Letter to the Editor - July 25, 2019
Take a hard look at Richland
July 25, 2019 | View PDF
After reading Stan Voth's "Letter to the Editor" in the June 27 Shafter Press, I feel compelled to state a few more facts. The Richland School District is in a sorry state of affairs, with approximately a half-a- million-dollar deficit. The Richland School Board trustees, with a 4-1 vote, just approved the second deficit spending budget in two years. This budget approval included the creation of two new nonteaching positions, shifting money away from classroom instruction.
As enrollment decreases each year, mainly because of the Grimmway charter school, the number of teachers also decreases. Despite these decreases, the Board of Trustees continues to approve the hiring of additional non-teaching District staff. The board has even appointed an interim Superintendent who advocates additional nonteaching positions, diverting more money away from the classrooms and those who work most closely with the students.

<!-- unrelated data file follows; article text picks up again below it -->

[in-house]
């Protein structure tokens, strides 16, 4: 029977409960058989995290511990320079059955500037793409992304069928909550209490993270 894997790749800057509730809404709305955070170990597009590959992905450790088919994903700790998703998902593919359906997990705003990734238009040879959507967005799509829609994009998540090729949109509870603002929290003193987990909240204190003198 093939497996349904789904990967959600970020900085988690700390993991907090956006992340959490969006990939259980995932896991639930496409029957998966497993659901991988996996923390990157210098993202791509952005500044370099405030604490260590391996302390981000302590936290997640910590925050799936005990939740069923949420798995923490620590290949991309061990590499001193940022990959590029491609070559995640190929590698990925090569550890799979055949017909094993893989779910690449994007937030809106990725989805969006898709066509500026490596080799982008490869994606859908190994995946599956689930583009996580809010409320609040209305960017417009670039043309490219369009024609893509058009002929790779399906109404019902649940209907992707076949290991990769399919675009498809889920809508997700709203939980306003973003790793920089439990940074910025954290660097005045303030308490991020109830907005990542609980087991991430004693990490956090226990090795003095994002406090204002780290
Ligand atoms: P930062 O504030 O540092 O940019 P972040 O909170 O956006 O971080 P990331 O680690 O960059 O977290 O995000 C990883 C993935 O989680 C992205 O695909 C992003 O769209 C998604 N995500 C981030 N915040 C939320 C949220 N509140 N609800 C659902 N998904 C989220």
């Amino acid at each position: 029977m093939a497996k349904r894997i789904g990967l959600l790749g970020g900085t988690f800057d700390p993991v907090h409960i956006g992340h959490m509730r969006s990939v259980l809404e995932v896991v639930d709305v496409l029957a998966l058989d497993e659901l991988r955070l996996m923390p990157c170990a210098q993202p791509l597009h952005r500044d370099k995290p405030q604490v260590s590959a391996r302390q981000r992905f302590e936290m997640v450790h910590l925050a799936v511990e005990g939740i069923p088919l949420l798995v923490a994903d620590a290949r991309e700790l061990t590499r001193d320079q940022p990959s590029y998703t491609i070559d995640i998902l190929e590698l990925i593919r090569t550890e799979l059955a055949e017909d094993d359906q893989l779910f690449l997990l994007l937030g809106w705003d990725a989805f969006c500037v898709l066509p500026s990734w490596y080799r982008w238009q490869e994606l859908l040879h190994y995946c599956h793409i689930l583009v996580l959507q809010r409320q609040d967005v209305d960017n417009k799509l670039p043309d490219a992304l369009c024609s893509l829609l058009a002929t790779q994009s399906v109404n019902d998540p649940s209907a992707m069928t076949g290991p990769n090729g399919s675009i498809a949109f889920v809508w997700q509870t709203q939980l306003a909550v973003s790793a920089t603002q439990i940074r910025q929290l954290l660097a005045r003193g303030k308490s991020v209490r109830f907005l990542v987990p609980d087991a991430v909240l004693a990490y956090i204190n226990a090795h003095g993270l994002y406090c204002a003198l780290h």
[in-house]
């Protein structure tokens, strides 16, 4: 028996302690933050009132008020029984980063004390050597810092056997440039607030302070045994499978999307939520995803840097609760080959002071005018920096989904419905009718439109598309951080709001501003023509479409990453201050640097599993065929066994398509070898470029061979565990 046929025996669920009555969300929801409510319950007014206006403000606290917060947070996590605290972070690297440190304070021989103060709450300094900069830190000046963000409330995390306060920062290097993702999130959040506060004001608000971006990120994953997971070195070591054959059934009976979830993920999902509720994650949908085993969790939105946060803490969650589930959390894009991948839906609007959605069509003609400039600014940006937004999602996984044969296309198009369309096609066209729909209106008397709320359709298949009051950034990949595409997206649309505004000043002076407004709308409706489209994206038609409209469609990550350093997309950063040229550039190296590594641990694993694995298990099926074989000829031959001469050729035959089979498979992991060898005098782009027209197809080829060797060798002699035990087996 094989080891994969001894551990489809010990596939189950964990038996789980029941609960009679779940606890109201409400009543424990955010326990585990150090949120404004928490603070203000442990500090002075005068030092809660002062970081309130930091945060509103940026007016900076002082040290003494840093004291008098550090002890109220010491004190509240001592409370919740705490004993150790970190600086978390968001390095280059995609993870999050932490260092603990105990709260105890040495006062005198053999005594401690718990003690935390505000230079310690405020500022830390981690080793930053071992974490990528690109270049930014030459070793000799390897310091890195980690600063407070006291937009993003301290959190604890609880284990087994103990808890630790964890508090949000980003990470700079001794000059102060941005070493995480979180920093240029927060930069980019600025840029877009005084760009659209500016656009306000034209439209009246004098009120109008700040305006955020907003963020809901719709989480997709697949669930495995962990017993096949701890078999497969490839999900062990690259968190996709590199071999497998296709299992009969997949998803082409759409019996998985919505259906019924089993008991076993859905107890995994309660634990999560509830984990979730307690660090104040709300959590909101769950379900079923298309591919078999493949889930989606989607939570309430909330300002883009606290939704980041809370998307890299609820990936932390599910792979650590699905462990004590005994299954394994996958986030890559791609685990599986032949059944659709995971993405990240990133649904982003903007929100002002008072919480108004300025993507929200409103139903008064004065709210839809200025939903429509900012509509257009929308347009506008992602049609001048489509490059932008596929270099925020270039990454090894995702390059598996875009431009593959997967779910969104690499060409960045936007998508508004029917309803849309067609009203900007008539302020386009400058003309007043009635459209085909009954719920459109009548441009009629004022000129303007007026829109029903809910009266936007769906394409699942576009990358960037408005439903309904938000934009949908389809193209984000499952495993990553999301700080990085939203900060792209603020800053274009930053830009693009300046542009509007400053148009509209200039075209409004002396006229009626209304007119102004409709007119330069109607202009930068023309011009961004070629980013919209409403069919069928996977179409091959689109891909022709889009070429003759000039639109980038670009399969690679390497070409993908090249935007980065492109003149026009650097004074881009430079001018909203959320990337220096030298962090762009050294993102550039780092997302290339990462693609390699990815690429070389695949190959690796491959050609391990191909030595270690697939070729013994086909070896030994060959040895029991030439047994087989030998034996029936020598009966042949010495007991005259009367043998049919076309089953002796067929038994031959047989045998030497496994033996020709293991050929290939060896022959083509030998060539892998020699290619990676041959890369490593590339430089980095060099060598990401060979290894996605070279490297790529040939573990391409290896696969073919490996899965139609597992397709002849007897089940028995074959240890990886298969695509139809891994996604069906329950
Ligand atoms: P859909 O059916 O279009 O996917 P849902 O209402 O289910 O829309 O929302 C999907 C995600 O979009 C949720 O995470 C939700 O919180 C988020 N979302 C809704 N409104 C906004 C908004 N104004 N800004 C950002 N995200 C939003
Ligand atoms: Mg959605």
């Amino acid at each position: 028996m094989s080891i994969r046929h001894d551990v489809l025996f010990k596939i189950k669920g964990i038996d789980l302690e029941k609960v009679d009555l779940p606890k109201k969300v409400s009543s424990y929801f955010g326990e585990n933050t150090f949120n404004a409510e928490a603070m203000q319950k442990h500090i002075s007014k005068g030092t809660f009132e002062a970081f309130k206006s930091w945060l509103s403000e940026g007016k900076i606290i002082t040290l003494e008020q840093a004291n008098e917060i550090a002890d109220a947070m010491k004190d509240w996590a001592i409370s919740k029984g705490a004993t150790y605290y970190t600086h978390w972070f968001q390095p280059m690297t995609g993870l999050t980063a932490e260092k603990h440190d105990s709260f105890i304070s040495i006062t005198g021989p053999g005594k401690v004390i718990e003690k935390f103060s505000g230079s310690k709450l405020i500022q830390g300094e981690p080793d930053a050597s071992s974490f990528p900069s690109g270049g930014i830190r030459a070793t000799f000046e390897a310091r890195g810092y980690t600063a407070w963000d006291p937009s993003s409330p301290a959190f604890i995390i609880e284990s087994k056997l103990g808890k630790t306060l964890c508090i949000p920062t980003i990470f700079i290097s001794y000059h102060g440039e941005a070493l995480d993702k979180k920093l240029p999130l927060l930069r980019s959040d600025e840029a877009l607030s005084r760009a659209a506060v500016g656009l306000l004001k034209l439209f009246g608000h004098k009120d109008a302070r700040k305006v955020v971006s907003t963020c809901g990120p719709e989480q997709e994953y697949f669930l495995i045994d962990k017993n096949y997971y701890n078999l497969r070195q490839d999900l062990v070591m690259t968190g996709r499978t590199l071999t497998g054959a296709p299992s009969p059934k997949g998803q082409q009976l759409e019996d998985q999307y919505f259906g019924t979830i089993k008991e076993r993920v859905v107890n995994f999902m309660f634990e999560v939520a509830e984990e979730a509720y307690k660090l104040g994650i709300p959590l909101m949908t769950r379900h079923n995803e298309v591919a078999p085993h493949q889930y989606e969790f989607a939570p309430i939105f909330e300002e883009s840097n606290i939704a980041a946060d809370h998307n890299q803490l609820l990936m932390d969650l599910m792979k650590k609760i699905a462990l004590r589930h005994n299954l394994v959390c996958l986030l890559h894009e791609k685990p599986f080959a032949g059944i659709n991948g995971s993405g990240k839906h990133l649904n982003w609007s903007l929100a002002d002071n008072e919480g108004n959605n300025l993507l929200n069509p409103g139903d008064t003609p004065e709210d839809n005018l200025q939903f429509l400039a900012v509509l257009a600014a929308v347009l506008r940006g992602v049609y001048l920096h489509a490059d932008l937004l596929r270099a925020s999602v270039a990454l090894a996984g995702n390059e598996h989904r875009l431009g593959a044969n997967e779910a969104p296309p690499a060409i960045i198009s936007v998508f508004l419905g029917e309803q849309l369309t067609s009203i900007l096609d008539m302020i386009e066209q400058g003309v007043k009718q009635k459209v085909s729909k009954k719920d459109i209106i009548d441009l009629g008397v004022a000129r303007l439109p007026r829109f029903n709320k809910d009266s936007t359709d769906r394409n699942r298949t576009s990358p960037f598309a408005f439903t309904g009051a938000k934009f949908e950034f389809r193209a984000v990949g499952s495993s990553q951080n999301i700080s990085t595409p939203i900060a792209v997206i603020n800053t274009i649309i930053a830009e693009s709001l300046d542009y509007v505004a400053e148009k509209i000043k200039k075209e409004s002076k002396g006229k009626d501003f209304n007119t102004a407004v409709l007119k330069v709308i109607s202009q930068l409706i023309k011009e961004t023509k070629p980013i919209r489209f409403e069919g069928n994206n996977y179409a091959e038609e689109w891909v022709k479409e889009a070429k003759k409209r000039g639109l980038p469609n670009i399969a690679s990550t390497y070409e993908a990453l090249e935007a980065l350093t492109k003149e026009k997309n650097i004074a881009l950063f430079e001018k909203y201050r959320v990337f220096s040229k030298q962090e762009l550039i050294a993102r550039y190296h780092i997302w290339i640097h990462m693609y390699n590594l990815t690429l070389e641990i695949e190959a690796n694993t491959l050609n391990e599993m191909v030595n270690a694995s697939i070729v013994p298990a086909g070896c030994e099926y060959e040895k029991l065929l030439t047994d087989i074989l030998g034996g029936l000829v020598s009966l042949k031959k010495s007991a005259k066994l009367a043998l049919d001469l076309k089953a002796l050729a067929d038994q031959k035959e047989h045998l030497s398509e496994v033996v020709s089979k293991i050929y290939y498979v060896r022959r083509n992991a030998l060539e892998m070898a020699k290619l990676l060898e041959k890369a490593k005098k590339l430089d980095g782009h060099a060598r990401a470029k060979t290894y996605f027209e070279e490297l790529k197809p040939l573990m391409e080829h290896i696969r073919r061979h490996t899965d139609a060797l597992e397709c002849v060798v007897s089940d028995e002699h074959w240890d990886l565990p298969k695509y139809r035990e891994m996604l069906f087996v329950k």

Ten years ago, the Kern County Grand Jury recommended that school districts eliminate district-paid health benefits of district trustees. I spoke to this at a Richland School District Board meeting in 2010, but it fell on deaf ears. Each trustee already has health benefits either from their employer, spouse's employer or Medicare. The burden to the budget for additional free health benefits for the trustees this year is approximately $100,000 (or half-a-million dollars over a five-year period). It seems hypocritical, because the Richland School District has some employees that work with the school's students every day yet receive no health benefits. The trustees ignored the Kern County Grand Jury's recommendation and continue to take the health benefits which are a burden to the budget.
During the special board meeting on June 28, the board directed the administration not to replace aging student textbooks this upcoming school year. It's disappointing that the cuts the administration and trustees are willing to make are those closest to the classroom. It appears some of the trustees are not there as advocates "for the students." The citizens of Shafter need to take a serious look at what is happening within the Richland School District.
Mike Svilich is a former Richland School District trustee.